A group of 12 leading UK pension funds brought together by the Church of England Pensions Board, representing £400 billion in assets under management and working on behalf of over 18 million members, will jointly consider how to support the transition climate in emerging markets.
Recognizing the urgency of supporting climate transition in emerging economies, the 12 funds committed to exploring how greater impact could be achieved through a common understanding of the need, opportunity and mechanisms to provide such investments in these markets.
The intervention was agreed following an investor roundtable hosted by the Church of England Pensions Council with the UK Minister for Pensions as part of the UK Presidency of COP26 of the Conference of United Nations on climate change. Ahead of COP27 in Egypt, the group plans to define the steps it intends to take in line with their respective investment strategies. The Funds have issued the following statement:
As UK pension funds, we:
- Recognize the important role that asset owners can and should play in helping emerging economies achieve their climate goals.
- Commit to better understand the needs of emerging economies and the climate transition financing that will be needed by governments and businesses.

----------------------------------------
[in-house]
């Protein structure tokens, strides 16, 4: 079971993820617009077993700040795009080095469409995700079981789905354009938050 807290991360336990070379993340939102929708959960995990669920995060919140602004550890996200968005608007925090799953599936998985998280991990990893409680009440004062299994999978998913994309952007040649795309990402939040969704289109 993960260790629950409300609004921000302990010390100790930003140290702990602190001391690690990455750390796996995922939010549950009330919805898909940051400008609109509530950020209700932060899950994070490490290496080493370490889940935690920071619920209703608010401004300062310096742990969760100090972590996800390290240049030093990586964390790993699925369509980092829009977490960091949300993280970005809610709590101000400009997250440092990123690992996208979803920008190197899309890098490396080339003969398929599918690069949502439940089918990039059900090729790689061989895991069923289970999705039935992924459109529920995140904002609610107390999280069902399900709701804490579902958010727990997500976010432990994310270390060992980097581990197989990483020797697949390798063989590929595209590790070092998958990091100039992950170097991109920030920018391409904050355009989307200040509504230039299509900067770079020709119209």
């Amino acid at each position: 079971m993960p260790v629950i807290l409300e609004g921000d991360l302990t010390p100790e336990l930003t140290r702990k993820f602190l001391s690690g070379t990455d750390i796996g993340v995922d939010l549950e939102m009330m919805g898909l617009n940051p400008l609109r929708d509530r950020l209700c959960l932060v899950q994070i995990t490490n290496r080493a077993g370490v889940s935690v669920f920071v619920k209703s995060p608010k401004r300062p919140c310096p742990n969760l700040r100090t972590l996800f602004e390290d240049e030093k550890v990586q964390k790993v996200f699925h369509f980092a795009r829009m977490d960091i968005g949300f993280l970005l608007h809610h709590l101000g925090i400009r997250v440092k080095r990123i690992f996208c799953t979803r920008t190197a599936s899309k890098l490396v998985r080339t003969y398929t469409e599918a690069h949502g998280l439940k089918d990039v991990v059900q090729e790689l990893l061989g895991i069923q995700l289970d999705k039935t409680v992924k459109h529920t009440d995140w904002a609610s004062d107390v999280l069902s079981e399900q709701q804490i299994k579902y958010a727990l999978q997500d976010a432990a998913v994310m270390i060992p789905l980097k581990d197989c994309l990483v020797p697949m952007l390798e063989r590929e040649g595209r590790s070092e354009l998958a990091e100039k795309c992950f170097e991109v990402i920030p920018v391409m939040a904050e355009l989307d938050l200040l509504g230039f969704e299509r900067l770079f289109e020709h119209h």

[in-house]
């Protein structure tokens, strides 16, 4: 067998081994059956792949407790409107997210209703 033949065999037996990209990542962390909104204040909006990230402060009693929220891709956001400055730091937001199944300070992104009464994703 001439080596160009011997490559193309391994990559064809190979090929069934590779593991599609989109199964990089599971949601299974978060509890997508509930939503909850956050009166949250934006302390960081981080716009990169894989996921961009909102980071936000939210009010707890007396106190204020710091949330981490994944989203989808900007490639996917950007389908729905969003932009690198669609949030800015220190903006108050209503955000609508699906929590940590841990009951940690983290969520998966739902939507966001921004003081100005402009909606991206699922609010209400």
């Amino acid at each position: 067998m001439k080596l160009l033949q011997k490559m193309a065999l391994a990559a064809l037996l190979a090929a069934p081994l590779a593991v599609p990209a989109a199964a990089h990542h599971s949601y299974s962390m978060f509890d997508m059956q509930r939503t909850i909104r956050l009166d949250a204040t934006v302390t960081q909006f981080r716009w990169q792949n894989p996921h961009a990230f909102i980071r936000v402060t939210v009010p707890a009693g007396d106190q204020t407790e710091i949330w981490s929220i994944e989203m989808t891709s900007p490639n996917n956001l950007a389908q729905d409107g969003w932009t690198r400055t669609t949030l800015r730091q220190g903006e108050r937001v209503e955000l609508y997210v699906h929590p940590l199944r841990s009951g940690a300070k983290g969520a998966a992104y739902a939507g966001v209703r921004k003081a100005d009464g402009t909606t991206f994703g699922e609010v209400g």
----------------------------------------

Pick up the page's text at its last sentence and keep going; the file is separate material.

- We commit to working together, in line with our fiduciary responsibility, to reflect on how we can scale up investments for climate transition in emerging economies.
- Commit to working with the UK COP26 Presidency and other international financial institutions to consider the most practical and effective way to target and increase funding that could be provided by UK pension funds.
- Recognize the urgency of the transition and commit to working together before COP27 in Egypt, to be able by the COP to present our response.
Clive Mather, Chairman of the Church of England Pensions Council, said: “We are committed to supporting the global climate transition and to playing the part we can, on behalf of our members, in supporting reductions in real issues in emerging markets.
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Courtesy: Climate Action